3. Chino Hills Spectrum—located off the 71 Freeway and Grand Ave. This shopping mall is less crowded and a better place for dogs that are shy. There are lots of places to shop and plenty of outdoor places to grab a bite to eat or a sweet treat and sit outside with your dog. Stores include Target, Dick’ Sporting Goods and Petco (which is the only pet friendly store). Another plus is the weekend bands, which play outdoors for all to enjoy. There is also a great Asian bakery called JJ Sweets; it’s a must to try their pastries. I especially like the Red Bean Buns! Yum! Louie’s Chicken is a great place to get a healthy bite to eat, where everything is prepared fresh and there’s an outdoor area to enjoy your meal. There’s also an Applebee’s Bar and Grill and a Mimi’s Café with patio seating, which allow dogs.
4. The Shoppes at Chino Hills—also located off the 71 Freeway and Grand Ave. One of the newest, local outdoor malls and a near mini version of Victoria Gardens. This mall isn’t nearly as crowded as Victoria Gardens, but that depends on when you go as it is much less crowded on week days, during the day. Chipotle Mexican Grill and Johnny Rockets brand themselves as pet friendly. Like most outdoor shopping center there is outdoor seating and a Subway and coffee house to grab a quick bite to eat outside. There is an outdoor fountain, which kids play in, although dogs are not allowed to partake in the fun. Avoid this mall on hot days as there are no shady areas at all.
5. Oak Glen—located in Yucaipa off Oak Glen Road. Right now is a great time to pick Raspberries, although they’re almost gone, so hurry. Rapberry shakes from Rileys Farm are delicious. If you miss the Raspberries, Apple season starts in September and by October that place is booming with people. You can go to pick Apples, pumpkins, press your own cider, or pick up an apple pie. Riley’s has a farm store and an outdoor area for picnicking where you can enjoy barbecue items or even pack your own lunch or snack to enjoy. Mom’s Country Orchards is pet friendly throughout its produce store; they even have biscuits for visiting pups and dogs. The Oak Glen area can get really packed in October and November so if your dog is really shy this may not be the best place to go. Make sure and go early to get a parking spot. Lots of people will bring wine, food and snacks. Bring blankets, or even chairs to be comfortable. Again, if your dog is extremely reactive, try to go when it’s less crowded during the off season or during the week. However, weekdays have lots of visitors from various schools for field trips, so if you are looking to socialize your dog to children this would be a great opportunity. However, I would not recommend doing this if your dog is extremely reactive to kids, has nipped, tried to bite, or has bitten a child! Visit http://www.oakglen.net/index.shtml for more info about the Oak Glen area.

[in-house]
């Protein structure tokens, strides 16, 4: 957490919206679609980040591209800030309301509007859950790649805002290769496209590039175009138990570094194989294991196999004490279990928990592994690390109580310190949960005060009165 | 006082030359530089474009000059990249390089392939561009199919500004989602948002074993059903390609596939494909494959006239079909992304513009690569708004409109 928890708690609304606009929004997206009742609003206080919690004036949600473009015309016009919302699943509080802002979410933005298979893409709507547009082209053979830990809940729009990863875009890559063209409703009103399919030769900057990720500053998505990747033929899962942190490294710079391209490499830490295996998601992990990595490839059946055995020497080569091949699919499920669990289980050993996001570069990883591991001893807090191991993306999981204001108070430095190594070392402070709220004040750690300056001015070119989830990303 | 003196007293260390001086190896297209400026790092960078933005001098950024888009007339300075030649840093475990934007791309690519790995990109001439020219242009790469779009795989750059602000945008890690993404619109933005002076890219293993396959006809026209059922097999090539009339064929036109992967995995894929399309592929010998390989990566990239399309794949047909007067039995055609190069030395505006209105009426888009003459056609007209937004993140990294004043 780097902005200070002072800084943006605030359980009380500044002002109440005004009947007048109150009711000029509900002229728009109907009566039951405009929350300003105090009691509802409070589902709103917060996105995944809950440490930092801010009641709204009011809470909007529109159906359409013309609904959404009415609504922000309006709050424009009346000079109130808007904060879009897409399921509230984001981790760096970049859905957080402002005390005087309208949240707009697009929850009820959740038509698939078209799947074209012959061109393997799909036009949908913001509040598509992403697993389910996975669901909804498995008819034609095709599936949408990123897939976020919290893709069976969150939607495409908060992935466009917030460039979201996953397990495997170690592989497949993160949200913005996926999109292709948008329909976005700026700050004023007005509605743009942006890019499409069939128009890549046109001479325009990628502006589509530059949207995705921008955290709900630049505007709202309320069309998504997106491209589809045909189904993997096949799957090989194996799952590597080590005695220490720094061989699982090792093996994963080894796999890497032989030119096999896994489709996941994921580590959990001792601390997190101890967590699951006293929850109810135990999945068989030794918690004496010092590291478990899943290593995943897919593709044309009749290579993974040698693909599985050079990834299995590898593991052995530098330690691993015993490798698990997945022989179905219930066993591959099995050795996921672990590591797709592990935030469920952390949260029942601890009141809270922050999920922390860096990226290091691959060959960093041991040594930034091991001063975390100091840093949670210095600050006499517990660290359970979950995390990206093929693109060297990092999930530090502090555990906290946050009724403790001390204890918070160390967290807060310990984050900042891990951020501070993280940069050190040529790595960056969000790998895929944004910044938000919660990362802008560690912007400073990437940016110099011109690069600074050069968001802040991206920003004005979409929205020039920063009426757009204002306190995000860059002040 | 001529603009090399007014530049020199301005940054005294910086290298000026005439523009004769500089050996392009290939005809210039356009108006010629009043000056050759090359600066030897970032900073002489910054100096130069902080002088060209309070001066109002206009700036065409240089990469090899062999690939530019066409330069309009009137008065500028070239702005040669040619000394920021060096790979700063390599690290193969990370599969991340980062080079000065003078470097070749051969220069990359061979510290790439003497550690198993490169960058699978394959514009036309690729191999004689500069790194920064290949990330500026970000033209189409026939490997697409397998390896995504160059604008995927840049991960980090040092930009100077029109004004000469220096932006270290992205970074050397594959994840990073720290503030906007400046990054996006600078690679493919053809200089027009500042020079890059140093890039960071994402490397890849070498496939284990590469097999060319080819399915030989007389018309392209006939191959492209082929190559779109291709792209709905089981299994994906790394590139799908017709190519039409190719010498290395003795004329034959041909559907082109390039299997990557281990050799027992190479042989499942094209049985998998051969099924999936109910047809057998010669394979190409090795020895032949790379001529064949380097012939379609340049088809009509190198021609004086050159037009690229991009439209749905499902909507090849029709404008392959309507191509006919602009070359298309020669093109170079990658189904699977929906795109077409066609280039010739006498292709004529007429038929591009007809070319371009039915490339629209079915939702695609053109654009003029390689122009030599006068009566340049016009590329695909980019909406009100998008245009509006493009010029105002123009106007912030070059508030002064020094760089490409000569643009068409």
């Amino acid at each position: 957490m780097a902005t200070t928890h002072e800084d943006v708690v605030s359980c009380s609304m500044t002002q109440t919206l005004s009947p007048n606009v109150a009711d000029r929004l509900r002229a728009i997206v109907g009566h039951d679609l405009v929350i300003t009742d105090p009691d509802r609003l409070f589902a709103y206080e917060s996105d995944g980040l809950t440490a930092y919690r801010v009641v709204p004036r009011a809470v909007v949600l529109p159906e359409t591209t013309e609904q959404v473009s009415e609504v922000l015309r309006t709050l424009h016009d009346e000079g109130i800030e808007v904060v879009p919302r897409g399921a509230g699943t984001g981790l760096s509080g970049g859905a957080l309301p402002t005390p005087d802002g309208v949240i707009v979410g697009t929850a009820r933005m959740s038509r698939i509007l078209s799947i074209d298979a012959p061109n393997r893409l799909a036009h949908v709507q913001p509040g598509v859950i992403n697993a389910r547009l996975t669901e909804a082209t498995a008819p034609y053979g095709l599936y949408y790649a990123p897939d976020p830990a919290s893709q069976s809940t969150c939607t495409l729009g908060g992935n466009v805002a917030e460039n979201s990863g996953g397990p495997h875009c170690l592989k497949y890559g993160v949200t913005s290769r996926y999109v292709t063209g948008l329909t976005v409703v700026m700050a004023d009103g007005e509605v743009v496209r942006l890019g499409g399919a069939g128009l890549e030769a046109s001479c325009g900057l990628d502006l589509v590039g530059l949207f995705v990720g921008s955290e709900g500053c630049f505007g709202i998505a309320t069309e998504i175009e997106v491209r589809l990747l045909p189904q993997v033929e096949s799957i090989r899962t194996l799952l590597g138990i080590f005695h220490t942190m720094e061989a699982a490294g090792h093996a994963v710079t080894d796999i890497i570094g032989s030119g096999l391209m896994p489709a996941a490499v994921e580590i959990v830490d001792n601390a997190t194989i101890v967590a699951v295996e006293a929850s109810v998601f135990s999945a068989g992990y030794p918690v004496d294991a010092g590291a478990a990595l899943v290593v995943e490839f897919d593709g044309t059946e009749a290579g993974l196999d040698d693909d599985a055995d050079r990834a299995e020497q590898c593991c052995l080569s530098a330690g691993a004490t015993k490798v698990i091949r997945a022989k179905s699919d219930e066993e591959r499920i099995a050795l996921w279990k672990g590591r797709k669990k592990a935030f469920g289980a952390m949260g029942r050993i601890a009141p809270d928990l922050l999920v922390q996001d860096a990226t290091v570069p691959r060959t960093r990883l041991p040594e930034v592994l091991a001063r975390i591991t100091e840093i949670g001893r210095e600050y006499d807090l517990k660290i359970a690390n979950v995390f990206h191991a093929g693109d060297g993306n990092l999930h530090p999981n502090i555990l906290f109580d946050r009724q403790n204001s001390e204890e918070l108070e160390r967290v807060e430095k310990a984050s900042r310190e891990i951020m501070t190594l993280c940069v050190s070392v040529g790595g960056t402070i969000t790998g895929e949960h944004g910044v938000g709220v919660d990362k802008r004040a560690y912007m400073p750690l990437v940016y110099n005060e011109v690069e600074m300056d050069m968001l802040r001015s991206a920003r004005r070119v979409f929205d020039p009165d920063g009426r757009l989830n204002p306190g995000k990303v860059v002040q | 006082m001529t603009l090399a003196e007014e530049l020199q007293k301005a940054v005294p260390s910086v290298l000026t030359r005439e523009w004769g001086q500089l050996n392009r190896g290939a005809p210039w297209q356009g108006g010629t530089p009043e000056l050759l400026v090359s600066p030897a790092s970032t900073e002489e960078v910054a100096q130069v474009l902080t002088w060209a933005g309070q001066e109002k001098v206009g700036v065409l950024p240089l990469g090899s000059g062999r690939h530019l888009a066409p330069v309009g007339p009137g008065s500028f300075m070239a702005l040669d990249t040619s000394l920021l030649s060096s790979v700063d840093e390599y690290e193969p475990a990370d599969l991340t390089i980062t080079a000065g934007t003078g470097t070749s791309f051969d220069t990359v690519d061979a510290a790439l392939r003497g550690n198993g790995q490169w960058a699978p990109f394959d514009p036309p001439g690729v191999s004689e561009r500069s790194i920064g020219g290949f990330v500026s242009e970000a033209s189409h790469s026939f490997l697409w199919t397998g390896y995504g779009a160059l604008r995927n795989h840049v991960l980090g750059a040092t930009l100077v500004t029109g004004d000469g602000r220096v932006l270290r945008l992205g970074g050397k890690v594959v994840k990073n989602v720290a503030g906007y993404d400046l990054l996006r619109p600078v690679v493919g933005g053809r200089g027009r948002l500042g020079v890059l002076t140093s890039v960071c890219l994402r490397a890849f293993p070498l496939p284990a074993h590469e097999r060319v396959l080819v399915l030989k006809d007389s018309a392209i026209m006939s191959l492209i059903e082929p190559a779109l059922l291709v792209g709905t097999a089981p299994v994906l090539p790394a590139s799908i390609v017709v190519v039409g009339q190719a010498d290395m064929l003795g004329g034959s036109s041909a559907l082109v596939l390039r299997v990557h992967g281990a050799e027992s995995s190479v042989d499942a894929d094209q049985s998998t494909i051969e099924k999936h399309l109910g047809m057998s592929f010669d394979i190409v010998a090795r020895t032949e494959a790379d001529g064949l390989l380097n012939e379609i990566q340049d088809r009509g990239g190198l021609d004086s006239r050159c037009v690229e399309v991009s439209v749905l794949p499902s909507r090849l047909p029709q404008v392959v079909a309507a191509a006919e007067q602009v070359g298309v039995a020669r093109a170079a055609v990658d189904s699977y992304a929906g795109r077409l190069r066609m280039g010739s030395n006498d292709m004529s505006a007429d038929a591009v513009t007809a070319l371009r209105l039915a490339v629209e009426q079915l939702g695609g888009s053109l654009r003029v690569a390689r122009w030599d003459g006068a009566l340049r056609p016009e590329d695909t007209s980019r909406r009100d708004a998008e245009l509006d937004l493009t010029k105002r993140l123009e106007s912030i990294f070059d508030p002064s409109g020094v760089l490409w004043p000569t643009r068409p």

6. Dos Lagos – Off the 15 freeway and Cajalco. This is a much smaller shopping area, which makes it great for the shy dog or dogs just starting out with socialization. There is a beautiful, man made lake at one end of the shopping area where you can sit and enjoy the sounds of water, watch the baby ducklings play in the water and of course people watch! There is also a grassy area if you would like to sit and relax with your dog there. Concerts and special events are frequent on the weekends. Most of the retail stores are pet friendly and indicate being so with a “Pet Friendly” Sticker on their outside window. This is one of the few places to shop where dogs are allowed inside retails shops.
7. Your local farmer’s market-My city, Riverside has one in downtown, on Saturdays from 8 a.m. to 1 p.m. It’s located at the Main Street Pedestrian Mall between 5th & 6th, in the arts and culture district of downtown Riverside and on Friday mornings in the Sears parking lot. The City of Claremont’s Farmer’s Market, which takes place on Indian Hill and 2nd on Sundays from 8 a.m. to 1 p.m. features fresh flowers, fruits, vegetables and other organic items and produce. Anyone can bring their dogs as the event takes place outdoors; although dogs must be leashed. You can call any city to find out more info about your local farmer’s market and if they are dog friendly.